As we continue to trudge through the pandemic and wait for the vaccines to pave the way out of COVID-19, employers are increasingly seeing the effects of pandemic fatigue among their workers. The same issues people are grappling with in their personal lives -such as a feeling of exhaustion regarding social distancing and masking, a sense of loss of community and camaraderie, and sadness over lost loved ones – are also spilling over into workplaces and affecting job performance.

Pandemic fatigue can manifest itself in noticeable changes in an employee’s mood or demeanor and result in an inability to concentrate due to anxiety and insomnia. And now that vaccines are being administered and there is a possibility that we may soon resume normal activities, people have a sense of unbridled excitement, like how kids feel when summer vacation is right around the corner.

It’s important for all employers to stay the course on their safety protocols, while at the same time acknowledging what their employees are going through. So for now, keep up the mask-wearing and social distancing.

Pandemic fatigue can result in things like:

  • Employee disengagement, which can lead to poor productivity and mistakes in their work
  • Employee conflicts, which can be caused by stress and exhaustion or if an employee doesn’t take precautions seriously and angering a coworker
  • Lost concentration, which can result in workplace accidents as employees pay less attention to their jobs and safety regimens

There are steps you can take to combat pandemic fatigue in the workplace, but the first and foremost thing you should do is consistently enforce safety rules and make sure that COVID-19 protocols are included in your safety procedures. You can do this by incentivizing good safety behavior and rewarding that good behavior.

You must also be cognizant of the emotional toll the pandemic has had on your workers. Here are some ways to boost morale:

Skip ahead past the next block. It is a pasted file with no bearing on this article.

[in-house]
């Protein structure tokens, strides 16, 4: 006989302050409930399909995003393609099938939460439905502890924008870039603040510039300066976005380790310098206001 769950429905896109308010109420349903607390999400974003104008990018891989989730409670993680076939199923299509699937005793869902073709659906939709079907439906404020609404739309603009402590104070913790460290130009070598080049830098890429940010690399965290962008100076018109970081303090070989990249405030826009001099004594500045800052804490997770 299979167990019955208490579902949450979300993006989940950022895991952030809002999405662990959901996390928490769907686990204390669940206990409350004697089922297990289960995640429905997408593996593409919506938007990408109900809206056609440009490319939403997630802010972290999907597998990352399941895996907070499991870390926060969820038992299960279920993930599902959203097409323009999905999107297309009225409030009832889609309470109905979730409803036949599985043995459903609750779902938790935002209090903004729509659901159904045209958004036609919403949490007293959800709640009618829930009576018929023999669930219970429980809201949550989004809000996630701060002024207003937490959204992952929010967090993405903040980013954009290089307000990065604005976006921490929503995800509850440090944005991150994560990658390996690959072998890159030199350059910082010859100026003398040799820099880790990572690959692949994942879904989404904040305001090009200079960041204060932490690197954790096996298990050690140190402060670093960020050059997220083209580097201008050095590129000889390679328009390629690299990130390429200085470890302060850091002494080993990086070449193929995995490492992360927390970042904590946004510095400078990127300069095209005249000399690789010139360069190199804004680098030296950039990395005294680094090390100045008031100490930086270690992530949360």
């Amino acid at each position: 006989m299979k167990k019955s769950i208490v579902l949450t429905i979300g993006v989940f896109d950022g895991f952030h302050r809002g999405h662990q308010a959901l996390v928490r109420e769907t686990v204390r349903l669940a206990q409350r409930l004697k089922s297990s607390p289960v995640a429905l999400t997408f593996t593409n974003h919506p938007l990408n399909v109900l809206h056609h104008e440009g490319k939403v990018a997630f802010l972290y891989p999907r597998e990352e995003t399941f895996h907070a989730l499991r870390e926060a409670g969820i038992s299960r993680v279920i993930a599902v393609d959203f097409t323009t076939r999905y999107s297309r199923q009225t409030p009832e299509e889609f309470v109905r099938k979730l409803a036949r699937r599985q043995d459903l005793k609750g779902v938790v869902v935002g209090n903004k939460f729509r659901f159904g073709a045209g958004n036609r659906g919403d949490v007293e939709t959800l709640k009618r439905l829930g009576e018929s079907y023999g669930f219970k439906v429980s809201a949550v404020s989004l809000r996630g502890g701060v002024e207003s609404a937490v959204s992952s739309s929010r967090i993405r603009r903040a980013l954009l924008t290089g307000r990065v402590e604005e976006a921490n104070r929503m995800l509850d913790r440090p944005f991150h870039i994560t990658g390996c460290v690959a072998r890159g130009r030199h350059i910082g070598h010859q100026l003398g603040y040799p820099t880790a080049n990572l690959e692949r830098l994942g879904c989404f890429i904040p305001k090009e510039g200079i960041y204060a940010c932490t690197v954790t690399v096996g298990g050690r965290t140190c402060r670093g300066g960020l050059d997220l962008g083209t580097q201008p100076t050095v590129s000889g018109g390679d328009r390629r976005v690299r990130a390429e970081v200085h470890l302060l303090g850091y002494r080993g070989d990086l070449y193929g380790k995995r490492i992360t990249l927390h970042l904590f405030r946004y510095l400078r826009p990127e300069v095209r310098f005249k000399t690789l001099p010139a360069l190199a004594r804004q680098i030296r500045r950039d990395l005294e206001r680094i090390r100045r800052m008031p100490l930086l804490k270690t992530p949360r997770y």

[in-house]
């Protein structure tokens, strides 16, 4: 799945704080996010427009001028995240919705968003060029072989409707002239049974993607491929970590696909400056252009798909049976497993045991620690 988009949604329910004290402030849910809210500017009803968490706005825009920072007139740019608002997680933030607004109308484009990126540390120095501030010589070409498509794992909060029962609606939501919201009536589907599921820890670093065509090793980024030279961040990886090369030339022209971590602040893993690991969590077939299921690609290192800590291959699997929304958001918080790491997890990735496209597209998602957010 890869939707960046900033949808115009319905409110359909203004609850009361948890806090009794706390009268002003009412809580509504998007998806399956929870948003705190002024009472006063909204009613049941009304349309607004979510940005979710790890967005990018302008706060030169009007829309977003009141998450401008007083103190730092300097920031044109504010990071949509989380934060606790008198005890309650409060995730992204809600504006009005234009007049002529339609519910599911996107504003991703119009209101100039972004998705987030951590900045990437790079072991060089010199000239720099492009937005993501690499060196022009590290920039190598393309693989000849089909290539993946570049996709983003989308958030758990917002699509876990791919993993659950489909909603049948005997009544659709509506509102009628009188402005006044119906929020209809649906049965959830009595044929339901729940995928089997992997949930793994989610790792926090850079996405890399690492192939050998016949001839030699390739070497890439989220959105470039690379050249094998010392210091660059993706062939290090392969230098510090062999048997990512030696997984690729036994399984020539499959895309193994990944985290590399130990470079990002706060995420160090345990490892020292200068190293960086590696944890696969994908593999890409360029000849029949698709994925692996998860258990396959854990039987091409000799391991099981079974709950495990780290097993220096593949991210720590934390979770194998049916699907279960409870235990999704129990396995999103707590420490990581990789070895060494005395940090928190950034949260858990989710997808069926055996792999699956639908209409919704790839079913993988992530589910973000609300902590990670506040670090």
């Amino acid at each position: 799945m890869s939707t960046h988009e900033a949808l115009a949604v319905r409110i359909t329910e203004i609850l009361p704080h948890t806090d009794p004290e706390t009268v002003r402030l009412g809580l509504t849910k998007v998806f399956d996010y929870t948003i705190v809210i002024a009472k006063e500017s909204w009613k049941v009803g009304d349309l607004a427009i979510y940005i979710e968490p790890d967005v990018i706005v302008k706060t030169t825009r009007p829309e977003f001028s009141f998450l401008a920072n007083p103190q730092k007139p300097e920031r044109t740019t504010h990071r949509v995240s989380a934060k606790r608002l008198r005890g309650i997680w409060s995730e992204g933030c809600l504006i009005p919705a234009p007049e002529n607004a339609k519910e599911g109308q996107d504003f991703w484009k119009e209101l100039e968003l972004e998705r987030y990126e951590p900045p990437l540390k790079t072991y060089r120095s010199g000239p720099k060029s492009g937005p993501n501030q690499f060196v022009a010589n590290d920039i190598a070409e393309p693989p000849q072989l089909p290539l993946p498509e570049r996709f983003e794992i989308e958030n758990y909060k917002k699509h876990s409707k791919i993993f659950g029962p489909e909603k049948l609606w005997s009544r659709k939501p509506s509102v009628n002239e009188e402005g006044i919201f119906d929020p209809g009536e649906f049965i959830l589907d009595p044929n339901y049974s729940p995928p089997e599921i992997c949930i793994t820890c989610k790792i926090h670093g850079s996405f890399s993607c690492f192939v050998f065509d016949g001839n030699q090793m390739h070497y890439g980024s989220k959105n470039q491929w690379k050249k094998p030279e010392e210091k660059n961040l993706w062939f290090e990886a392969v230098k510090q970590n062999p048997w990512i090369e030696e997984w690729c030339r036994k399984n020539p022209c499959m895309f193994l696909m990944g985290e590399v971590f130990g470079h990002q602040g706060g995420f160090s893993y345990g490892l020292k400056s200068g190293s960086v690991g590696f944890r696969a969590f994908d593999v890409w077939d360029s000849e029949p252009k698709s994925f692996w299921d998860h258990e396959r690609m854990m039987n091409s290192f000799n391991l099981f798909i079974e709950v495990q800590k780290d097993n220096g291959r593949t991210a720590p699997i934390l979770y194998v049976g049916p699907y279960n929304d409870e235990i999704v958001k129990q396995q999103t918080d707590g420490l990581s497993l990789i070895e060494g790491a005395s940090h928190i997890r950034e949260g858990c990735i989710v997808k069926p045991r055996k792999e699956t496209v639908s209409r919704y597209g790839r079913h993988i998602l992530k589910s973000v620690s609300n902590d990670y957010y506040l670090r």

• Compliments – provide positive feedback when merited, even for smaller achievements.
  • Show compassion – be consistent in your treatment of staff, and consider checking in with employees to ensure they are doing well. Ask how they’ve been faring, and show empathy and sympathy for the issues they may be wrestling with.
  • Be calm and patient – calm and measured leadership can reassure the ranks that things aren’t so bad. Management and supervisors should work to be patient when workers are dealing with stress, so that they don’t add to that stress load.
  • Exude confidence – part of being a steady and calming force includes expressing confidence that better times are ahead. Supervisors and managers should also express confidence in and appreciation for the employee’s individual commitment to stay the course.

These are tough times for everyone, and for many people their work and personal lives have been upended and replaced with little to no social activity and feelings of isolation and frustration. By providing steady leadership, continuing to enforce safety protocols and paying attention to the struggles your staff are facing, you can help any workers dealing with pandemic fatigue to better weather the storm that we may soon be exiting.

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